>My Very Best Marketing Advice


Jay Ehret is on a blogging break and will return with regular posts October 13th. Until then, please enjoy a great line up of guest bloggers.

By Dean Jones
Whenever people ask me for my best piece of marketing advice, many expect to hear about some closely held advertising trick or a brand new Internet technology, so my answer usually shocks them. I tell them that the most powerful marketing tool is one they already have – in fact they have it with them. This tool is small, highly portable, it’s inexpensive and using one is considered standard business etiquette.

My very best piece of marketing advice is to have a great …


But simply having a business card is not enough. Keep in mind the following five tips for creating a great business card.

1. Design comes second.
Oddly enough the design of your card should not begin with designing. It should begin with your identity. This is an important step to take, even if you have hired a graphic designer to create your cards.

The design of your card should be carefully crafted so that when people see it, they will easily understand what your business stands for.

Also, you’re more likely to generate interest if you create a card with a benefit-oriented message rather than simply stating the product or service you offer. Better yet, include the main benefit as part of your company name or tagline.

2. Be memorable, not mesmerizing.
Creating a card that will be remembered requires a combination of two things. First keep it simple. Forget fancy type and a fuchsia logo. When it comes to creating an effective business card, less is usually more.

Also, you must remember to inject a little of your personality into the design since it is your business we are talking about.

3. Have some (appropriate) style.
Your business cards don’t need to be plain black text on a white paper. On the contrary, interesting colors, clean fonts and cool logos can help grab attention and become an important part of your overall brand.

And while it is good to use creativity in the design, your card should not be radically different from others in your line of work. Tax accountant? Use a tasteful and traditional design. Web wizard? Go modern.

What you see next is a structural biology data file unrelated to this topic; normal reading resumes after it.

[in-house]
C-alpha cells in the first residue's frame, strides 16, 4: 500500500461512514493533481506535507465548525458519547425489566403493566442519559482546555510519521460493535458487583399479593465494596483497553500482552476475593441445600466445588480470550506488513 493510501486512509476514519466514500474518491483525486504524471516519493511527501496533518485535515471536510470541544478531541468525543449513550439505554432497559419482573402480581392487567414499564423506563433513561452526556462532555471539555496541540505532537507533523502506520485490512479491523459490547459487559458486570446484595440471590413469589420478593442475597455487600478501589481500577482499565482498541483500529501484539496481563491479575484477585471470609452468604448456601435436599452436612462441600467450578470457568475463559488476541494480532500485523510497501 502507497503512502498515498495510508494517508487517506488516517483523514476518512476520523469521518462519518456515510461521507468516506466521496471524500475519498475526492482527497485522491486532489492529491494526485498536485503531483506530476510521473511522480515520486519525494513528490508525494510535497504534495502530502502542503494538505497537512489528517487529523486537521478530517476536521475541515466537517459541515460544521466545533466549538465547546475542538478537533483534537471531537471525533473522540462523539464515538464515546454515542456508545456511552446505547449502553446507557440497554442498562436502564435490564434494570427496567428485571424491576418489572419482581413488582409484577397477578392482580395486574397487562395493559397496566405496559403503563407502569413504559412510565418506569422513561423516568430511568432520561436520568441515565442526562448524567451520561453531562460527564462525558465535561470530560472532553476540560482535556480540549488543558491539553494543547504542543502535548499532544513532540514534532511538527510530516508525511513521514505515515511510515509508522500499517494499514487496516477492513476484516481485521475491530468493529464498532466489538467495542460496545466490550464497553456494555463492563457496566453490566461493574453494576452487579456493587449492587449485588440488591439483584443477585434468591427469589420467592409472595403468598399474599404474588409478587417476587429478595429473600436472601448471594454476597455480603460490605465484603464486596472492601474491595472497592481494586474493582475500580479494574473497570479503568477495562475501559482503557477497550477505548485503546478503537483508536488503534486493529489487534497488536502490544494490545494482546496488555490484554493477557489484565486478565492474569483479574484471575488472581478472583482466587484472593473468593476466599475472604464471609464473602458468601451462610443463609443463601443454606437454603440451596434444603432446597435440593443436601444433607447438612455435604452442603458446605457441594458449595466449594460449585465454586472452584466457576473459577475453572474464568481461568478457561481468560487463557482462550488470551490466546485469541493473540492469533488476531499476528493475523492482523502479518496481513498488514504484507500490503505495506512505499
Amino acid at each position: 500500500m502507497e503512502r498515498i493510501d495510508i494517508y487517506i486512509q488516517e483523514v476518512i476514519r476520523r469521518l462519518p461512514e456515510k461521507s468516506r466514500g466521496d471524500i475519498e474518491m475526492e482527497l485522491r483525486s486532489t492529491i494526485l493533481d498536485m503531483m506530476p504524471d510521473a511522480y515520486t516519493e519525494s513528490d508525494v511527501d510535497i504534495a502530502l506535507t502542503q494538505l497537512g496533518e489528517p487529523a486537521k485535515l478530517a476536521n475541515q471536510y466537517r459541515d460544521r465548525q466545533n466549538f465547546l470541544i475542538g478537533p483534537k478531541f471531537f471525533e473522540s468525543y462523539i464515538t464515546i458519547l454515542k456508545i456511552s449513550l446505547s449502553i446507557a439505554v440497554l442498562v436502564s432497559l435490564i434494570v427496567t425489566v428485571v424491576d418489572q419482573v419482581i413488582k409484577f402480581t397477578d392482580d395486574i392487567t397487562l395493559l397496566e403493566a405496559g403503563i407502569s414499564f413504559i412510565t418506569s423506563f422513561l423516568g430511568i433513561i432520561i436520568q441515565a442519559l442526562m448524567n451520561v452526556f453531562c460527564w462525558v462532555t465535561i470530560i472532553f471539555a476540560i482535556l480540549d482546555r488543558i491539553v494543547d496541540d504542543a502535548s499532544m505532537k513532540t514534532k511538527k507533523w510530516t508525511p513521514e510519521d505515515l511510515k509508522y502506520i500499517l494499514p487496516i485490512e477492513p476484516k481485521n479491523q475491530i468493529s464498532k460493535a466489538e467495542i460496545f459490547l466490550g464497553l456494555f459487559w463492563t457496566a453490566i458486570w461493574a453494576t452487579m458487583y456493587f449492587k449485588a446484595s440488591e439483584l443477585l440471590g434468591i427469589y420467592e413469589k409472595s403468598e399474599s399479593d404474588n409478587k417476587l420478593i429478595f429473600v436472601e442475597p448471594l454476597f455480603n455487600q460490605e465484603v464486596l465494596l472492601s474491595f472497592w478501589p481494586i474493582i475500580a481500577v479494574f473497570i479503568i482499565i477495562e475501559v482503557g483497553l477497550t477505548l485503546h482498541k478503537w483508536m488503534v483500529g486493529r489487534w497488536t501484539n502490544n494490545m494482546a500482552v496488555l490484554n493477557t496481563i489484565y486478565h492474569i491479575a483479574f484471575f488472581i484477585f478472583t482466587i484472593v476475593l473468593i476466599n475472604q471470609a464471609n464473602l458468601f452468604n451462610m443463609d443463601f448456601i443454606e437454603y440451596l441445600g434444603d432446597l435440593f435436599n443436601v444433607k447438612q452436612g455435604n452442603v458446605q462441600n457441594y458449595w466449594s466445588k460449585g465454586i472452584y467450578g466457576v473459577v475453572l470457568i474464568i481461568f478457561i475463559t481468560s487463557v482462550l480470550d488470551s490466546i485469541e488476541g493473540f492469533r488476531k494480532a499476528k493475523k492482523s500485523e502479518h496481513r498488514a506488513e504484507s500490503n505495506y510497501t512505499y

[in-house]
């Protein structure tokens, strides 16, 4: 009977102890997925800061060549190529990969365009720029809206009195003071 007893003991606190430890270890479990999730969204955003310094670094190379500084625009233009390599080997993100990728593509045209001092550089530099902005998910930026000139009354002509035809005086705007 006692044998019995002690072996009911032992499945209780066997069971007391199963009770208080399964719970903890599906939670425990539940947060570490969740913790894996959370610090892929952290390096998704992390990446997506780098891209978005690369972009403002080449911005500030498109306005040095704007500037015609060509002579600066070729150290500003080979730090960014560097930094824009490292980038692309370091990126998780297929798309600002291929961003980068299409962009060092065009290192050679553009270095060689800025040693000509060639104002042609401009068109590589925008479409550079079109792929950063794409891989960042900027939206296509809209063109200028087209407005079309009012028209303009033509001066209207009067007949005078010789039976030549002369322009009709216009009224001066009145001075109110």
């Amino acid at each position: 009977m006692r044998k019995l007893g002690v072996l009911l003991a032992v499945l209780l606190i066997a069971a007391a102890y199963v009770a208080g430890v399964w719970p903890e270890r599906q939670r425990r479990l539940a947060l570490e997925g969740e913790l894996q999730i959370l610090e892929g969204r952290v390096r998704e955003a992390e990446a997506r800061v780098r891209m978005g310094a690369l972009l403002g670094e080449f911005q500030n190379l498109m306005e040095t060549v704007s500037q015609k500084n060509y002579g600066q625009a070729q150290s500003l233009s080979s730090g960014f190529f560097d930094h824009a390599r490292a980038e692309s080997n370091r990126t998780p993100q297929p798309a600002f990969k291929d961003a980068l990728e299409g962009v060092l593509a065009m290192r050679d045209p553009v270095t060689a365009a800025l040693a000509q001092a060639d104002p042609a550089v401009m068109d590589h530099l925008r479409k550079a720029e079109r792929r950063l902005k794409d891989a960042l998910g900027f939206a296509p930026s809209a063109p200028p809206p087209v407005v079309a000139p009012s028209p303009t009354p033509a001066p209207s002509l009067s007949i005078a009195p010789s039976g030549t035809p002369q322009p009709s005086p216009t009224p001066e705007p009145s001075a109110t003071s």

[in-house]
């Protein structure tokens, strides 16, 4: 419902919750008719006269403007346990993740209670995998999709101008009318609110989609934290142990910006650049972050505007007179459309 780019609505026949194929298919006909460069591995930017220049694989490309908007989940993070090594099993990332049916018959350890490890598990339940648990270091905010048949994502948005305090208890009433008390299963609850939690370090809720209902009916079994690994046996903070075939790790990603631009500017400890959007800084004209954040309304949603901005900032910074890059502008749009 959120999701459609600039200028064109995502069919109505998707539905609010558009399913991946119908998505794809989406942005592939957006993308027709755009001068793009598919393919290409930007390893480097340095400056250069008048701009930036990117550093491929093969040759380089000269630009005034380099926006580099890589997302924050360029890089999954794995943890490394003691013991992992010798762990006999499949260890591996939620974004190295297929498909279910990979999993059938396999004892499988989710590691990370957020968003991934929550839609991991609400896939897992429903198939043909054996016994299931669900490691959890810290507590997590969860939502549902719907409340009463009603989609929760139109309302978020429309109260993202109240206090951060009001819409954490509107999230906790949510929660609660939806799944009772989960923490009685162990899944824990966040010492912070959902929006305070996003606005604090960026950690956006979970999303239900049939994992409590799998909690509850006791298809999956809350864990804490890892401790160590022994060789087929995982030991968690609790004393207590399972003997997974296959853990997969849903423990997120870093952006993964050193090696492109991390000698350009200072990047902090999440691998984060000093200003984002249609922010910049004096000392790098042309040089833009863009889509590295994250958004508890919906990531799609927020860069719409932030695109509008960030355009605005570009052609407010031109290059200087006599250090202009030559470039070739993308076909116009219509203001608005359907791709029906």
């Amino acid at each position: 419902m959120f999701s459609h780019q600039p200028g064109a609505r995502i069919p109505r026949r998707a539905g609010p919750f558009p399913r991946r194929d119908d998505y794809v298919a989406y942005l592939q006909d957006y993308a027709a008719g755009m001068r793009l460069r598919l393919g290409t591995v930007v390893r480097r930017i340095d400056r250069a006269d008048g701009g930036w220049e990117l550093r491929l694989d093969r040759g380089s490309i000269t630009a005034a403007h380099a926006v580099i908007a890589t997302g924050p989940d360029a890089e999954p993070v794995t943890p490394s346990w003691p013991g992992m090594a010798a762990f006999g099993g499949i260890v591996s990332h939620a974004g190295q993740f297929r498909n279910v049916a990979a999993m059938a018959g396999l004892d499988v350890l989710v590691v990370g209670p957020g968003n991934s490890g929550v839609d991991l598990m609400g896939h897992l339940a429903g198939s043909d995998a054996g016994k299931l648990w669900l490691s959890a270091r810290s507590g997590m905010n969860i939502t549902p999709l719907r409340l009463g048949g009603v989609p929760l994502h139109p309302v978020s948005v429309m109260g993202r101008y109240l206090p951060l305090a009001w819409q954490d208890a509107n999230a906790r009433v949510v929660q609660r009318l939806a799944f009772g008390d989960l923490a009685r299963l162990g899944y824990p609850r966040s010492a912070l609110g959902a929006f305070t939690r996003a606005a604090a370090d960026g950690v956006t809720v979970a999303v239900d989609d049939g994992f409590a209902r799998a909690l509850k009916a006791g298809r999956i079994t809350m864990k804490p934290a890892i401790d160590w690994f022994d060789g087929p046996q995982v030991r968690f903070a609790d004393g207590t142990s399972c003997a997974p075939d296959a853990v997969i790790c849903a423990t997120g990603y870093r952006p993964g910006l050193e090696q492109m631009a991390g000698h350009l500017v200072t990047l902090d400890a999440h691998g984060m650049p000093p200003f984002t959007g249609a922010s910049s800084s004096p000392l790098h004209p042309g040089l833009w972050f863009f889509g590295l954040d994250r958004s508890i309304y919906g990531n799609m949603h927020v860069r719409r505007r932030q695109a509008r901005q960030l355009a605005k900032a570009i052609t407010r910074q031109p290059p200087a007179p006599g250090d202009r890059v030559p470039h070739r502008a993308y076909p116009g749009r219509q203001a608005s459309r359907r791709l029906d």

4. Don’t be flimsy or cheap.
When a person shakes your hand using a soft or weak handshake, what is your first impression? Not a good one. A flimsy card that feels insubstantial may also make the recipient think that your company is the same – insubstantial.

In the world of printing, paper is categorized by “weights”. Look at using a paper stock of at least “80 pounds” or using another measurement system, a minimum of “10 point” stock. The cost of using this thicker paper is only a few more dollars but is well worth it.

5. The flip side.
One of the most overlooked opportunities to market your business is the “back” of your business card. While the front of the card should contain your name and contact information, there are endless possibilities for other side of your card.

One example is for a flower shop. To remind people to buy you could list the top five occasions for giving flowers (including any dates). Another example is for an author to include an image of their book cover.

While this may seem like a lot of advice for such a small piece of paper, remember, you’re not just creating a business card – you’re showcasing your business.

About the author
Dean Jones is Canada’s Mr. Small Business. Join him on the social networking site Twitter.com where he offers ongoing tips, ideas and advice at http://twitter.com/deanjones .

Other articles of Interest:
Building a brand with Guerrilla Packaging
Case Study: How to Get a Logo That Defines Your Business
The Secrets of Stickiness

Let future articles from The Marketing Spot come to you: Receive by Email or Get The Marketing Spot in a blog reader
Powered by WishList Member - Membership Software